EDDC’s Planning Service is considering the implications of a developer winning a planning appeal for 50 homes on a site in Station Road, Feniton.

A Government Inspector upheld an appeal by Wainhomes (South West) against the Council’s refusal of planning permission. The 50 homes near Louvigny Close can now be built, but there are 12 conditions attached to the permission, and 40% of the new homes must be ‘affordable’.

At a Planning Inquiry in August, EDDC had maintained that the proposal would see homes built on a site in the open countryside that has not been allocated for house building.

But the Inspector acepted Wainhomes’ contention that the Council cannot show that it has a supply of land suitable for house-building to cope with likely need over the next five years and so some new housing developments must be allowed to go ahead.

The importance of the so-called ‘Five-year Land Supply’ has always been an important consideration, but it now carries more weight since the Government published its National Planning Policy Framework (NPPF) earlier this year.

Buffer

Paragraph 47 of the NPPF requires an annually updated supply of specific deliverable sites able to provide five years’ worth of housing against the housing requirements, with an additional buffer to ensure choice and competition in the market for land. The Inspector advised that this buffershould be 20% (rather than the 5% that the Council contends is sufficient under the NPPF).

Land supply based on the way the Council allocates parts of the district for housing development is a key part of EDDC’s new Local Plan. This document has been in production for some years, but has not yet been completed due to an exhaustive series of meetings and public consultations.

Current planning applications therefore need to be considered by taking into account existing planning policy – and this is where the Council was unable to convince the Inspector that it has the necessary land supply. Despite the existence of a large housing allocation at Cranbrook, the Inspector doubted that enough homes would be completed quickly enough to satisfy the urgent need for housing in East Devon.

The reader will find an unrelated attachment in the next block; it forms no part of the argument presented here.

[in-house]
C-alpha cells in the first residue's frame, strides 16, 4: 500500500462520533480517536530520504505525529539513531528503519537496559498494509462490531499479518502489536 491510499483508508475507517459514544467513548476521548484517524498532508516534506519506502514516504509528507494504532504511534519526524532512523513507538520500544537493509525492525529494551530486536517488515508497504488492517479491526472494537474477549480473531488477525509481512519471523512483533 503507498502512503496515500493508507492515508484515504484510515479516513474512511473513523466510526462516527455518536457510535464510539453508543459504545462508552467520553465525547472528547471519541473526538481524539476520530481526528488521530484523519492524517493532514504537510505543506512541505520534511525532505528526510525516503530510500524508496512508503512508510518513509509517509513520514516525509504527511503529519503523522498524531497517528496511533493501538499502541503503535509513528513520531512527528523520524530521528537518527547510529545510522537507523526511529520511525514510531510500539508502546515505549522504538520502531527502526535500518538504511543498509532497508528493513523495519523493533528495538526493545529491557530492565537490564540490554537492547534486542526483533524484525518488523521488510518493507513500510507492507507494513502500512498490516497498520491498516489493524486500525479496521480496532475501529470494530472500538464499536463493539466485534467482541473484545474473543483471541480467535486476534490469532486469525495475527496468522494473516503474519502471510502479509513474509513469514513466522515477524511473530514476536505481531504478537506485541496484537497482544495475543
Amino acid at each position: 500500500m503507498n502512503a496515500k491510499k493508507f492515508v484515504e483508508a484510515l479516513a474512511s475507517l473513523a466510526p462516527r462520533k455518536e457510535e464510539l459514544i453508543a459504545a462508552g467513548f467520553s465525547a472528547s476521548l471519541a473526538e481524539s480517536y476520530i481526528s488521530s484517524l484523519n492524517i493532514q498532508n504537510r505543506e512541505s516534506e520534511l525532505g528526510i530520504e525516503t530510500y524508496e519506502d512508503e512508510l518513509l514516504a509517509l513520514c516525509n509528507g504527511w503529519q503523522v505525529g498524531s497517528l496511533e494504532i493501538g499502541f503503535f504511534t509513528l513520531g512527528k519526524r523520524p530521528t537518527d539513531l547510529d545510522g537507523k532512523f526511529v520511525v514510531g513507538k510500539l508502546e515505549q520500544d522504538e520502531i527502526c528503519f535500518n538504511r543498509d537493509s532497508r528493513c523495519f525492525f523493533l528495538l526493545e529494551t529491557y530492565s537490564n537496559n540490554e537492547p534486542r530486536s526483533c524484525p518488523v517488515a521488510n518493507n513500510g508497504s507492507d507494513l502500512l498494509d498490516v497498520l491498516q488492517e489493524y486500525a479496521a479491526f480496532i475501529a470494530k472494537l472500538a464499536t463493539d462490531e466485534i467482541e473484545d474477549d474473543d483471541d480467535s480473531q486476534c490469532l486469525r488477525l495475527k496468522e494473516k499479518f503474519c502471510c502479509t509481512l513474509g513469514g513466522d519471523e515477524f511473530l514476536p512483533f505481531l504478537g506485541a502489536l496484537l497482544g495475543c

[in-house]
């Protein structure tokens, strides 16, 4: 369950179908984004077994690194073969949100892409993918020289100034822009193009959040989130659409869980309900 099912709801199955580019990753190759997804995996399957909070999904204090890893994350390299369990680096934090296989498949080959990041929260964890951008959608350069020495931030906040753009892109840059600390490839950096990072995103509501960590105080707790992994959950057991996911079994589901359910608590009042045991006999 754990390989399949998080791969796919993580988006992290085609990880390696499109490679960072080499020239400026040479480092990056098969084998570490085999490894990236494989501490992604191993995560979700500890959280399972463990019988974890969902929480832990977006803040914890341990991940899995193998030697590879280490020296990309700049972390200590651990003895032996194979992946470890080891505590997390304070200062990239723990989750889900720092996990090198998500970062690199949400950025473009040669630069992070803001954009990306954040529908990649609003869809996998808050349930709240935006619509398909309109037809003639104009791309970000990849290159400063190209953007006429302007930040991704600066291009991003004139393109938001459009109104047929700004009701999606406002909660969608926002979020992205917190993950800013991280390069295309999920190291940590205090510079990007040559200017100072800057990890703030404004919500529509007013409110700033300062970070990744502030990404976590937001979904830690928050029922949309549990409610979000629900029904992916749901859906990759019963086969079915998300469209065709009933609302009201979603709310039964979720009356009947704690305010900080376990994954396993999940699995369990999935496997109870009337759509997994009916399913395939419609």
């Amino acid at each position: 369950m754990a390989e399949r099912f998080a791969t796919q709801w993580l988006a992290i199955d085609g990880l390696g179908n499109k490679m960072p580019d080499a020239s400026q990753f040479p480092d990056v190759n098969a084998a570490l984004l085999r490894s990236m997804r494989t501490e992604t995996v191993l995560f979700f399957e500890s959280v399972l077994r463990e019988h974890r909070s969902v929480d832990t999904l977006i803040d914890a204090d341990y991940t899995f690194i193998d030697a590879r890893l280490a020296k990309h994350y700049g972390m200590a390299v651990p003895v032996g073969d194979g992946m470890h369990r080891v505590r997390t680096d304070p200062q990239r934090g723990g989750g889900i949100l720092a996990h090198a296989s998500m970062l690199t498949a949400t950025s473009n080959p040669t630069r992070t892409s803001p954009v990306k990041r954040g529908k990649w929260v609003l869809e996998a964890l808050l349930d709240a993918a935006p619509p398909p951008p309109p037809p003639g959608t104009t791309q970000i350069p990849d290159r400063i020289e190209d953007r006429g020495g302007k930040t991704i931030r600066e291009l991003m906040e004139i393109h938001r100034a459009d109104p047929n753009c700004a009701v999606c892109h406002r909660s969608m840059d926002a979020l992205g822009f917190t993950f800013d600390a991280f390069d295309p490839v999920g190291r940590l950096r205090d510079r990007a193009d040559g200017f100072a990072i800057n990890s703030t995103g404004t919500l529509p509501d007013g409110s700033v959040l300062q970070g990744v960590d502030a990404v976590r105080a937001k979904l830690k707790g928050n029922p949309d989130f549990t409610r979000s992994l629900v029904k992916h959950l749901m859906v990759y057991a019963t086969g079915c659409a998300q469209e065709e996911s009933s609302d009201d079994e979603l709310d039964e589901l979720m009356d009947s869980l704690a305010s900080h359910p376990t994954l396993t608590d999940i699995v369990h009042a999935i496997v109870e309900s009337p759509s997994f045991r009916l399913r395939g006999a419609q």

The Inquiry sat for three days from 7 to 9 August. An accompanied visit was made to the site and its immediate surroundings on 9 August and unaccompanied visits to Tipton St John, West Hill, and Feniton and its wider surroundings were carried out on 10 August 2012. EDDC recently won appeals against refusal of permission at West Hill and Tipton – but these were before the new NPPF was in force.

Setback

EDDC’s Planning Service will now be assessing the implications of the appeal decision on its current planning policy. The Council’s Development Management Committee will receive a report on the appeal and what it could mean for future planning applications and appeals.

Councillor Andrew Moulding, EDDC’s Cabinet Member for Strategic Development and Partnerships, said: “This is most certainly a setback for us in terms of our desire to protect the environment and see new homes built in a controlled manner.

“We are well aware that new homes – especially affordable housing – need to be built and we are making ongoing efforts to convince some of our residents that saying no to new development is not an option. Blanket or widespread refusal only makes the council vulnerable to losing appeals – as in this case – or to receiving more applications for sites that we deem unsuitable.

“When we grant permission we are sometimes accused of not listening to towns and parishes. What people need to understand is that we can only refuse permission if there are sound planning reasons that we can defend. This case demonstrates just how thin that line can sometimes be”.